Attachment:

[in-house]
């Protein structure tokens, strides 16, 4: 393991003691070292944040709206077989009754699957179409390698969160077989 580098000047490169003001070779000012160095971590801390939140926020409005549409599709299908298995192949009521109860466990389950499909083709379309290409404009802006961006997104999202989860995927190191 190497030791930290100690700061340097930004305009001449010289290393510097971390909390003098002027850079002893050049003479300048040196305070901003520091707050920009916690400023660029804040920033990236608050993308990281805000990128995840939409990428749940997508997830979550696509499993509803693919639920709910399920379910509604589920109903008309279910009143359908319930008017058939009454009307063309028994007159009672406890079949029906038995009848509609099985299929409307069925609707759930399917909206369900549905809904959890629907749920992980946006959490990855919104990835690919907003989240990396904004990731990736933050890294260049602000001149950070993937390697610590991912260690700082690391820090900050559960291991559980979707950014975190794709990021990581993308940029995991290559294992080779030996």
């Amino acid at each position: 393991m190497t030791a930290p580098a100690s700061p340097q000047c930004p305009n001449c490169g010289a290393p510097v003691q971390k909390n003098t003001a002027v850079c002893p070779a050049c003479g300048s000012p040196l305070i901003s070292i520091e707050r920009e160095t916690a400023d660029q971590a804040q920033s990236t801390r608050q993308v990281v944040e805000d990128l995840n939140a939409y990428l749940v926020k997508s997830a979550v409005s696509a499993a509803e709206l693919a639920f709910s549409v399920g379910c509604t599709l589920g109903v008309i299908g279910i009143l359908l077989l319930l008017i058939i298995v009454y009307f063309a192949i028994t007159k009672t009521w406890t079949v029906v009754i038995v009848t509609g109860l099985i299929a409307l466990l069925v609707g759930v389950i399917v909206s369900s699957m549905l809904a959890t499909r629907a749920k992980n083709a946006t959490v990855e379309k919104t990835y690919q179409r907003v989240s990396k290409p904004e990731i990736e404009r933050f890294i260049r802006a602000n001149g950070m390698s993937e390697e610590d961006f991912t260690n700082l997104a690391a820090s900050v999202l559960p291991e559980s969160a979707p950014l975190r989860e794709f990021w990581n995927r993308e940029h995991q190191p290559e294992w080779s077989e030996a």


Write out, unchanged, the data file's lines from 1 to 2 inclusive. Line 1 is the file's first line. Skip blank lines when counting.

[in-house]
């Protein structure tokens, strides 16, 4: 393991003691070292944040709206077989009754699957179409390698969160077989 580098000047490169003001070779000012160095971590801390939140926020409005549409599709299908298995192949009521109860466990389950499909083709379309290409404009802006961006997104999202989860995927190191 190497030791930290100690700061340097930004305009001449010289290393510097971390909390003098002027850079002893050049003479300048040196305070901003520091707050920009916690400023660029804040920033990236608050993308990281805000990128995840939409990428749940997508997830979550696509499993509803693919639920709910399920379910509604589920109903008309279910009143359908319930008017058939009454009307063309028994007159009672406890079949029906038995009848509609099985299929409307069925609707759930399917909206369900549905809904959890629907749920992980946006959490990855919104990835690919907003989240990396904004990731990736933050890294260049602000001149950070993937390697610590991912260690700082690391820090900050559960291991559980979707950014975190794709990021990581993308940029995991290559294992080779030996």